The Netherlands has demonstrated it is leading the way in using social media as a significant and positive telehealth tool.  ParkinsonsNet, introduced in 2004, now has 66 regional networks linking 3,000 healthcare professionals from 15 different disciplines linking to patients with Parkinson’s all over The Netherlands.   Radboud University Medical Centre’s report suggests it is empowering patients and lowering healthcare costs (estimated at E20 million).  The interest to NHS bosses is the chance it could be extended to diabetes sufferers, those with heart disease or breathing problems.  Whilst not aimed at removing F2F time with a GP, there is a real possibility that this could greatly enhance community accessibility into the NHS and have a major impact on budget savings to its overstretched purse.  A similar scheme has already been set up in the UK for mental health patients and professionals – and Scotland already has a dedicated Telehealth and Telecare system being piloted and due to go countrywide by 2020.  As noted by NHS England Director for Long-term Conditions, Dr Martin McShane, the facebook style technology is exciting, but the need to ensure the right governances are in place to maintain security, integrity and trust, are paramount to serve this delivery solution successfully.

the NHS Care.data progress report
NHS’s Care.data project to store all GP data in a central database housed by the Health and Social Care Information Center (HSCIC) has ended up in hot water after a series of messy incidents. First, NHS delayed Care.data for 6 months due to patients being given insufficient and confusing information on opting out. Then, PA Consulting uploaded 27 DVDs of Hospital Ep (HES) data from HSCIC to Google’s cloud to assist in analysing the data using Google BigQuery, resulting in an official complaint to the ICO for the handling of the data. This has all resulted in Google pulling out of a speculated ‘groundbreaking’ deal to include NHS data in search results. All in all this has been a terrible start not only for the NHS, but users trust in how their private medical data is stored and used by Care.data.

Windows is going free for Tablets and Phones
Microsoft hosted its yearly Build event this week. Traditionally focused at developers Build has recently been a source of what may be coming out next from Microsoft. Alongside big software updates for Windows 8 and Windows Phone, what may have surprised the audience most was Microsoft’s announcement of cutting Windows’ fees entirely for devices with screens smaller than 9”. This is a huge change in Microsoft’s strategy, now OEM can build a tablet or smart phone, running Windows without having to pay the traditional licencing fees. This should not only cut the prices of small Windows running hardware across the board, but also get Windows running tablet pricing closer to Android and increase the adoption of Windows on phones and tablets. Android is now not the only free mobile OS around.

The Week’s Technology News – 28th March 2014

A little more seasoning with that sensor, Sir?
The first international factory for ingestible sensors, is to be built in the UK by US company, Proteus Digital Health.  The factory will have the NHS and the UK Government as partners.   Portable devices such as these are decentralising healthcare and will transform the way healthcare can be delivered in partnership with the patient. The technology is swallowed and the stomach fluids power the sensor by transporting it via stomach fluids.  A body worn patch sends information captured to a mobile device.  Such technologies have the potential to be transformative to healthcare, as the collection of data and mobile management tools enable diagnosis, faster assessment and more accurate treatment, linking the patient, their carer and clinician to help them stay well.  The technology will become more affordable and convenient as specialists in consumer technology are conjoining with medical technology and identifying commercial opportunity.  For an already overstretched NHS this sounds like a welcome IT technological advance.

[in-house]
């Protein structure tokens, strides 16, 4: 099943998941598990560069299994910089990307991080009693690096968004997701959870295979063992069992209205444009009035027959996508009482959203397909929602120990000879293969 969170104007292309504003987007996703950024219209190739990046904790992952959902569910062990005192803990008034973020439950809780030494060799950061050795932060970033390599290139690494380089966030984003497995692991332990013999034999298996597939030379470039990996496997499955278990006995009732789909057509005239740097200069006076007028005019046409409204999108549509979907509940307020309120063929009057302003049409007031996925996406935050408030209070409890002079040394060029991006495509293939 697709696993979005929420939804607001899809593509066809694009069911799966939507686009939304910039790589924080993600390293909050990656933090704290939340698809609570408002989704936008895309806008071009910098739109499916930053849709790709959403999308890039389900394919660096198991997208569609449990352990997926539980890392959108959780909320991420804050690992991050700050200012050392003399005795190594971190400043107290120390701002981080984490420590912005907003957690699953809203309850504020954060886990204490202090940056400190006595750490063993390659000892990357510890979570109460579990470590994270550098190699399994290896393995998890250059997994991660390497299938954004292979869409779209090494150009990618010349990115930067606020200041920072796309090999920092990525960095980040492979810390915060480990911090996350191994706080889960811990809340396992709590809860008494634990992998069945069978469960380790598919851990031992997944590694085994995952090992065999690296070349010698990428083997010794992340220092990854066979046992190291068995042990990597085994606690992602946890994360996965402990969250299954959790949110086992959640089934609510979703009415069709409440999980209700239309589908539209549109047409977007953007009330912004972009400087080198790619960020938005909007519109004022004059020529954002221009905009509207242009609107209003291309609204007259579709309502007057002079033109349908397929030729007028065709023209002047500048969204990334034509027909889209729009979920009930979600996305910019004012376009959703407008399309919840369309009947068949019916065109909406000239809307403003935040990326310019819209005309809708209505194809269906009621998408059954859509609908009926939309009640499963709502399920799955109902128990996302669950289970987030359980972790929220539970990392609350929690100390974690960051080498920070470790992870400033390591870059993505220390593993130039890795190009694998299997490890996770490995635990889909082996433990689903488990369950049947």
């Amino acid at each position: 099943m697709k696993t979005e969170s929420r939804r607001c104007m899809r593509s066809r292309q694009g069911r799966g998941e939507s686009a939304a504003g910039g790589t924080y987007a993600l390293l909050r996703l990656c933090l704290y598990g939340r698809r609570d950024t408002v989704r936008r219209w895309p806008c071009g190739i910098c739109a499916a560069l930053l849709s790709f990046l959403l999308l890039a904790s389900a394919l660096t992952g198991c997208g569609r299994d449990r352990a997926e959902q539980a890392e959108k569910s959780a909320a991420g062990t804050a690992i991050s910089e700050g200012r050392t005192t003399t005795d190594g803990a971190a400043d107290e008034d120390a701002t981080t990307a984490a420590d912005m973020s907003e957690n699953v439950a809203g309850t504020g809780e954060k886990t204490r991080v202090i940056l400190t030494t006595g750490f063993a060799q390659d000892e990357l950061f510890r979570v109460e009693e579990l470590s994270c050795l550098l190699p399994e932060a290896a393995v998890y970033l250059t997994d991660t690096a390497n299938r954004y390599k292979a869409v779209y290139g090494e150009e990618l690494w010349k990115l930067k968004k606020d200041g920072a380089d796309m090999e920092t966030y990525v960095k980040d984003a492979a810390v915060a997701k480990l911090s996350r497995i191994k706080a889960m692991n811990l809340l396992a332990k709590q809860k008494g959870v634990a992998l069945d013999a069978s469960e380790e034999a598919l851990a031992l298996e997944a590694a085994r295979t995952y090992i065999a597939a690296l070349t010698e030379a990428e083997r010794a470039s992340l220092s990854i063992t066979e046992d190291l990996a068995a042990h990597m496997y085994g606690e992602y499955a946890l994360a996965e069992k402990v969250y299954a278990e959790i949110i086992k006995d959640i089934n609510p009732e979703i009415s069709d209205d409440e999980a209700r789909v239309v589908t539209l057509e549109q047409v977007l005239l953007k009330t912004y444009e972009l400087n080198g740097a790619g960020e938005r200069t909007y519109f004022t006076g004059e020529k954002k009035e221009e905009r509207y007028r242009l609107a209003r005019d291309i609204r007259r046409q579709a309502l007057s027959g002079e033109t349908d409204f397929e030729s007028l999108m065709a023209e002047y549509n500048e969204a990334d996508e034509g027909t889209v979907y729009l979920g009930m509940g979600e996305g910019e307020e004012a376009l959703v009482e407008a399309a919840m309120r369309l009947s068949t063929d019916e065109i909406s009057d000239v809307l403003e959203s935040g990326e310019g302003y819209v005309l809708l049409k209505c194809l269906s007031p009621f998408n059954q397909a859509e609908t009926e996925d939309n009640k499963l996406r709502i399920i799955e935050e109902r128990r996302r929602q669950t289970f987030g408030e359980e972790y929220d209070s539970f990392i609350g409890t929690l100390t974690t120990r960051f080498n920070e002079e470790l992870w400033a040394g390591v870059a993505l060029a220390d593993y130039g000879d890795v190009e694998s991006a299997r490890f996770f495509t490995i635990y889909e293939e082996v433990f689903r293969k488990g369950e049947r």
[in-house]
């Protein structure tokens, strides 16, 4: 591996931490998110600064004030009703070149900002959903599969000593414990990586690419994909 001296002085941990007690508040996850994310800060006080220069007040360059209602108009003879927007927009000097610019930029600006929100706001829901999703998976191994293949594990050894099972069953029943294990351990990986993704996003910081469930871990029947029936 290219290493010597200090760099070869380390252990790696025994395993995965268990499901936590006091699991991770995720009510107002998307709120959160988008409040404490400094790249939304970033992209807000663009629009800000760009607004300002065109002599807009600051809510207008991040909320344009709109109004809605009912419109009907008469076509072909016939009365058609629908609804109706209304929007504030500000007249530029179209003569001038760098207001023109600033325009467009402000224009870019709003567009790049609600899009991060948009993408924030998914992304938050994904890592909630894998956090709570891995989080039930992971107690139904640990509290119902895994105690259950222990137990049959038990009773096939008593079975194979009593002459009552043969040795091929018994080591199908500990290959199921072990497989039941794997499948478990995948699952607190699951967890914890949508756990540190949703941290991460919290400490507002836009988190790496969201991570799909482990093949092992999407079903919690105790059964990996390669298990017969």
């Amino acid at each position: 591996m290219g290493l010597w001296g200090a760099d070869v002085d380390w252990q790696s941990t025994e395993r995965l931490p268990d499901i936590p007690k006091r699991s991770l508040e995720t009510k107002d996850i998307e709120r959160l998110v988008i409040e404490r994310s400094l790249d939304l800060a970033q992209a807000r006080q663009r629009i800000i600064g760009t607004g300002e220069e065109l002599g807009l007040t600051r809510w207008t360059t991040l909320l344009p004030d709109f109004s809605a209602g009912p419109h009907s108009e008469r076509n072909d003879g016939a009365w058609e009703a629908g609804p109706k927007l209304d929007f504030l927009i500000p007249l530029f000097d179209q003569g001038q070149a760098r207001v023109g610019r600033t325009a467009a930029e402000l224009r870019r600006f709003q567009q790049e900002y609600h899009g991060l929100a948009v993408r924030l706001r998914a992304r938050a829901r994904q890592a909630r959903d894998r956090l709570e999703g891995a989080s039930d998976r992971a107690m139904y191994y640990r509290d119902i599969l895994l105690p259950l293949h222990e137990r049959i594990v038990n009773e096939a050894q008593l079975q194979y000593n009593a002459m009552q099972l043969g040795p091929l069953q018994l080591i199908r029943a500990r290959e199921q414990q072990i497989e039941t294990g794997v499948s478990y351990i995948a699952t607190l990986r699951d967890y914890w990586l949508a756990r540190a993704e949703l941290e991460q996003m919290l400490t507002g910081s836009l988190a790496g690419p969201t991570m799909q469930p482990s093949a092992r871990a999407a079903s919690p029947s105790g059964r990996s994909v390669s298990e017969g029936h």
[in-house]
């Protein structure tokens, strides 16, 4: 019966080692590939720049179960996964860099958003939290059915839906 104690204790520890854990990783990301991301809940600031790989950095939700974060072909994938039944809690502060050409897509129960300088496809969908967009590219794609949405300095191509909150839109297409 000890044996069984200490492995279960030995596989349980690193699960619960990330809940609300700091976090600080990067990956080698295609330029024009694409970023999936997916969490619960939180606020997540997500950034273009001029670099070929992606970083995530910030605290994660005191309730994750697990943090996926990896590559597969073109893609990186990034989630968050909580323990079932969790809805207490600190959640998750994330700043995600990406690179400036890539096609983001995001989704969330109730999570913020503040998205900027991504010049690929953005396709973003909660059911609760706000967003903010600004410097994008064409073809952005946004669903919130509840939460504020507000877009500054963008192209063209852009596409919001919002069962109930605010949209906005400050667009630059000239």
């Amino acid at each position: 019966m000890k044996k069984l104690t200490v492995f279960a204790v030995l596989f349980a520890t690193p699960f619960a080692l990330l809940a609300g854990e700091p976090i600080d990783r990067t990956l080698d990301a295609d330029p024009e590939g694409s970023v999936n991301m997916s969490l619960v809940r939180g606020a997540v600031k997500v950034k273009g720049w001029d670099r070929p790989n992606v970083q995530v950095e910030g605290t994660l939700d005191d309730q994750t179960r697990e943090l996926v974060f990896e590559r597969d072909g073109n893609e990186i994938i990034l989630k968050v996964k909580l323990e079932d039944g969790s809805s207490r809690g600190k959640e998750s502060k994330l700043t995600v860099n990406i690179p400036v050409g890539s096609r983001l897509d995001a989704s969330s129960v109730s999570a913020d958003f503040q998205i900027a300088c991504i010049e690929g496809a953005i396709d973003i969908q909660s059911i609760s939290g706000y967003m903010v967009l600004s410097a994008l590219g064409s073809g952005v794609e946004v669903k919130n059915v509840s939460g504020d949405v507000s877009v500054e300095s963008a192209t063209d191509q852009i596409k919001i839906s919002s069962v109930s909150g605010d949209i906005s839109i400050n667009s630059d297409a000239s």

Irritation with spammers creates collaboration amongst mobile giants and ICO
EE, O2, Three and Vodafone and the Information Commissioner’s Office (ICO) are working together to prevent nuisance text messages of spammers and fraudsters spreading across the UK’s four major mobile networks. This is being done by the mobile group signing up to the GSMA Spam Reporting Service. This will be coupled with mechanisms in real time to find the perpetrators. Those who have breached the Privacy of Electronic Communication Regulations (PECR), will have monetary penalties issued against them.  In 2012, the ICO issued a £440,000 fine to two men running a spam texting operation.  The GSMA platform will collate and analyse the details of users’ reported spam to id patterns and origins of attack. The collaborative aim of the group is to isolate and prevent spread to other networks.  The ICO is also looking to extend this into nuisance calls.  Vigilance against threats to mobile devices are an ongoing challenge for MSPs, as mobile workforces become ever more commonplace. Reducing fear and threat should certainly get the thumbs up from the marketplace.

Keep your MITs off our data
A group of MIT researchers have created a new platform for creating spy proof websites by building secure sites, services and applications, called Mylar.  This is in response to the high profile Snowden leaks of government agency incursions in the USA to capture people’s private data and to counter the increase in identify theft and hacking efforts internationally.  With Mylar, the data remains encrypted all the time in its servers and only decrypted when accessed from your computer, with correct password authentication.  The system is being tested by a group of patients in the US to share medical information with their doctors and the designers are exploring their own chat, photo sharing and calendar applications.   Whether this leads to a more commercial take up remains to be seen, as web providers may be reluctant to use a technology which restricts clients’ websites from accessing user data to serve targeted ads.

Gartner take time out to stare up at the clouds
One of Gartner’s leading Storage Technology and Strategist Directors, Valdis Fink, has been thinking afresh about how Cloud needs to develop, versus how it has been used.   For organisations, a primary benefit of Cloud has been to shift capital costs to operational costs.  SMEs who have had their own servers or back up options, are increasingly taking up the opportunity to outsource to secure data centres.  However, data centres have remained the same with centralised grid computing architecture which has got larger and the offerings cheaper, so data (and apps) has essentially just been re-centralised elsewhere. Fink maintains that real cloud computing should be location and device independent, safe and accessible from anywhere, within the internet, on peoples’ computers and devices, in data centres and in hyper-scale data centres, using information dispersal algorithms.  Such technologies are available today, which synch and secure. So the challenge for forward thinking MSPs is to drive the thinking, rather than follow major vendors to ensure your service is “leading edge” and right for your clients who have every right to expect the best.